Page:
If you’ve been around a toddler lately, you are likely aware of their go-to question – “why?”. Can you blame them? It’s a good question. Knowing “why” helps to add purpose and motivation to whatever task we are facing. As adults, we settle into our routines and habits, forgetting to ask this surprisingly sage question.
Throughout our careers, we apply to jobs and attend interviews because that’s the way things are done. As talent acquisition professionals, we spend much of our time arranging, conducting, scoring, and thinking about interviews. Though it’s the norm, how often do we ask why?
Why do we interview candidates?
Each organization is unique in its values and, as a result, has differing motives and priorities when it comes to interviewing. For better or worse, these priorities determine who proceeds or not through your recruiting funnel. Many large organizations place a premium on culture-fit, and no matter how qualified, a candidate lacking this elusive quality will not receive an offer.
The “why” can also vary substantially depending on the field or type of role in question. Broadly, interviews serve to determine whether candidates have the hard and soft skills needed for the job and gauge their level of interest or commitment. But your “why” is unique.
When we forget our “why,” interviews can quickly become a formality and a checkbox instead of a fair and unbiased opportunity to consider candidates. Conducting interviews out of habit is a waste of your own time as well as candidates’. Without a guiding purpose, interviews can work against candidates who have diverse backgrounds and experiences.
1. Define the Core Competencies
Interviews can be plagued by a number of problems: 1) a lack of intention or design behind the interview process 2) natural subjectivity in questions, 3) underprepared interviewers with hidden biases and preferences.
Before you kick off the interview process, clarify the core competencies for the role. Remember that competencies are demonstrable characteristics, such as skills and values. Skills are something a candidate can do; they assess domain experience for the job. Values are something that aligns with how a candidate may fit with the company culture. This exercise will prevent you from asking generic questions and scoring candidates based on abstract and arbitrary measures. Stay focused on what is needed for the role.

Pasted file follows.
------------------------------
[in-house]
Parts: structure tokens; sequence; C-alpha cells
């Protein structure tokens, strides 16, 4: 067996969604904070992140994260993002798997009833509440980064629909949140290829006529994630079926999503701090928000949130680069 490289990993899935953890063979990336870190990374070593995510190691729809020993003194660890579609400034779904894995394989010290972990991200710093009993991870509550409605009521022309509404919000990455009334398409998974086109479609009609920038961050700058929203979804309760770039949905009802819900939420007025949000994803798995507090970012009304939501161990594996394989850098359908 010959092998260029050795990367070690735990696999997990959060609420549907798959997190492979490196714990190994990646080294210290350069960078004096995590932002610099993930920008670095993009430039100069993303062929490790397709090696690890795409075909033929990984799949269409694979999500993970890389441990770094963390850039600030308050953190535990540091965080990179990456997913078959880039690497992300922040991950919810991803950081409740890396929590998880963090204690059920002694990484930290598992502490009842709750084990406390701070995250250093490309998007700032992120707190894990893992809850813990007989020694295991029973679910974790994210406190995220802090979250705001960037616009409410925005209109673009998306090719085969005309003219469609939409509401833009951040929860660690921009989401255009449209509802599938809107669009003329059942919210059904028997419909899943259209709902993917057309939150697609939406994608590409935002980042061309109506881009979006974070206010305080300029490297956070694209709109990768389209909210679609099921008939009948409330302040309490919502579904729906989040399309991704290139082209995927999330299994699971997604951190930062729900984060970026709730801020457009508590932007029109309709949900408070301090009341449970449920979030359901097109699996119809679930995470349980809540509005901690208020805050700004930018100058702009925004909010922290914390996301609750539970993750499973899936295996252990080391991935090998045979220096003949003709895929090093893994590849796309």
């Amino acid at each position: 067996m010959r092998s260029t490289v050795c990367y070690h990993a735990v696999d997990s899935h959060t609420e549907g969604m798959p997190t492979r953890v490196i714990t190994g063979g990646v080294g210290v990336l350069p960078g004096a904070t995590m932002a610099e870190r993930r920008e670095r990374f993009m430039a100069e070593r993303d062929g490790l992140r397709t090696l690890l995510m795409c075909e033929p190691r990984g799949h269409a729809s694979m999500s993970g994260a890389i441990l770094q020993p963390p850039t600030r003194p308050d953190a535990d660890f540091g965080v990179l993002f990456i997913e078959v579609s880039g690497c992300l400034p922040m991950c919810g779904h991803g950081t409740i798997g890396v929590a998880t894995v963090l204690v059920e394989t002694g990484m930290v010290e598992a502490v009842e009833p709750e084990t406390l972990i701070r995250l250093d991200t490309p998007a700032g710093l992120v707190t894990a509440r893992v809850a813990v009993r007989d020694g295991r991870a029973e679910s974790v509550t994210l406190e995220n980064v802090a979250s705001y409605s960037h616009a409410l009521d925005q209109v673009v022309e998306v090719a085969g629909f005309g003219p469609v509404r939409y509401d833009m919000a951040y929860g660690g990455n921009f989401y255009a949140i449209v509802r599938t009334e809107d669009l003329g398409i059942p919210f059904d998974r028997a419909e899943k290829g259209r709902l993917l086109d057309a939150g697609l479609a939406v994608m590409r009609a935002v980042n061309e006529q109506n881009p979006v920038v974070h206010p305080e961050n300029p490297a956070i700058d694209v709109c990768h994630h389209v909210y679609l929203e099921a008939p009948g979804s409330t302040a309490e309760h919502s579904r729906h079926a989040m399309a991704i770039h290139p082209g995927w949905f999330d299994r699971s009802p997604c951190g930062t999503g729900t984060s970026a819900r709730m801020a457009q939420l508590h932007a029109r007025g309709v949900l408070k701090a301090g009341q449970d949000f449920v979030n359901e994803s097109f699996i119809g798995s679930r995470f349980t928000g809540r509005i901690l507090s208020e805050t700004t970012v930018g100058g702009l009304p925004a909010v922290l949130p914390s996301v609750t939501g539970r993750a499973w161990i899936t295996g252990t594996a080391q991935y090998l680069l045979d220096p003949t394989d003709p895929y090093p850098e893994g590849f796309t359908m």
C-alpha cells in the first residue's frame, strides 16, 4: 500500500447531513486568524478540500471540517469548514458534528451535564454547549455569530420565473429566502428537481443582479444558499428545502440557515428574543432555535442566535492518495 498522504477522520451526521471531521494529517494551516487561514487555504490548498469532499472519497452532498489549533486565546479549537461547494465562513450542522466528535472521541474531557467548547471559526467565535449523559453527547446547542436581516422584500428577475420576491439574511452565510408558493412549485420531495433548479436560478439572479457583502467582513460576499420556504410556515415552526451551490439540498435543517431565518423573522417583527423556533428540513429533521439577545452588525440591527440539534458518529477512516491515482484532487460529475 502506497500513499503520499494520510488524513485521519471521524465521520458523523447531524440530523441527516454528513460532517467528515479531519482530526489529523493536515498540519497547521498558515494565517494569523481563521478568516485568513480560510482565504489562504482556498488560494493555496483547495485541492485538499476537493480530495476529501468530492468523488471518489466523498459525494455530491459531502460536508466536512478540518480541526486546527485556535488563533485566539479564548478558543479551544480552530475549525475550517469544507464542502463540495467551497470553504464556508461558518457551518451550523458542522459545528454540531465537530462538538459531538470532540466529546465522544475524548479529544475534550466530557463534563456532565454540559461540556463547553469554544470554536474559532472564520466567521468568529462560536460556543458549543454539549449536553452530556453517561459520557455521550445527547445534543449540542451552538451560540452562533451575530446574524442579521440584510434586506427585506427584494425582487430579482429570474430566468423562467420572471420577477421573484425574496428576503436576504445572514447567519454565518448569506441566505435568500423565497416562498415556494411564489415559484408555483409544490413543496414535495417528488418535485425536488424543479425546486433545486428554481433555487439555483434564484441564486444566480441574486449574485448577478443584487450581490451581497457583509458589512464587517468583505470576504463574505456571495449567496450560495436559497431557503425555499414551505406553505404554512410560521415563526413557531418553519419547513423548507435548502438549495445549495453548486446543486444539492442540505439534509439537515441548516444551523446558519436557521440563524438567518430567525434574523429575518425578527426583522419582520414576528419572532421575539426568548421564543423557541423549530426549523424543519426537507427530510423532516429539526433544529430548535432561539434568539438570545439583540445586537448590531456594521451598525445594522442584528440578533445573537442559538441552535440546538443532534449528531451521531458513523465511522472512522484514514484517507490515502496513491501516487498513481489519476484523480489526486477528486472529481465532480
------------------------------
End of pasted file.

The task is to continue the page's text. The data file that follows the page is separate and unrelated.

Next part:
2. Attach Weight
After you have identified your core competencies, decide how much weight each competency holds. Essential skills and values will vary from role to role. Take the time to rank these attributes and score all candidates against the same weighting system to provide a fair assessment. Consciously assign weightings and avoid arbitrary assignments based on interview answers. Doing this upfront ensures a conscious decision to emphasize competency.
Generic interview questions and scenarios fail to assess candidates in a holistic light. Using a predetermined weighting system ensures equal consideration of candidates from different backgrounds and different perspectives and experiences. Having clear and objective metrics enables interviewers to mindfully listen and consider what unique attributes a candidate has to add.
3. Ask the Right Questions
With the required skills and their attached weights in mind, take the time to curate questions that speak to those skills and core competencies you have identified. Thoughtfully preparing questions ahead of time will help to eliminate subjectivity from the scoring process. Avoid stale and generic questions and instead ask specific and dynamic questions that allow you to get to know the candidate rather than assess their ability to spit out a five-year plan or list out their five biggest strengths or weaknesses.
Keeping in tune with why we conduct interviews allows us to offer a fair and inclusive review of candidate’s competencies, streamline our decision-making process and ultimately hire talent that will add to and strengthen your organization. Invite structure into your interviewing process to remain intentional and consciously inclusive.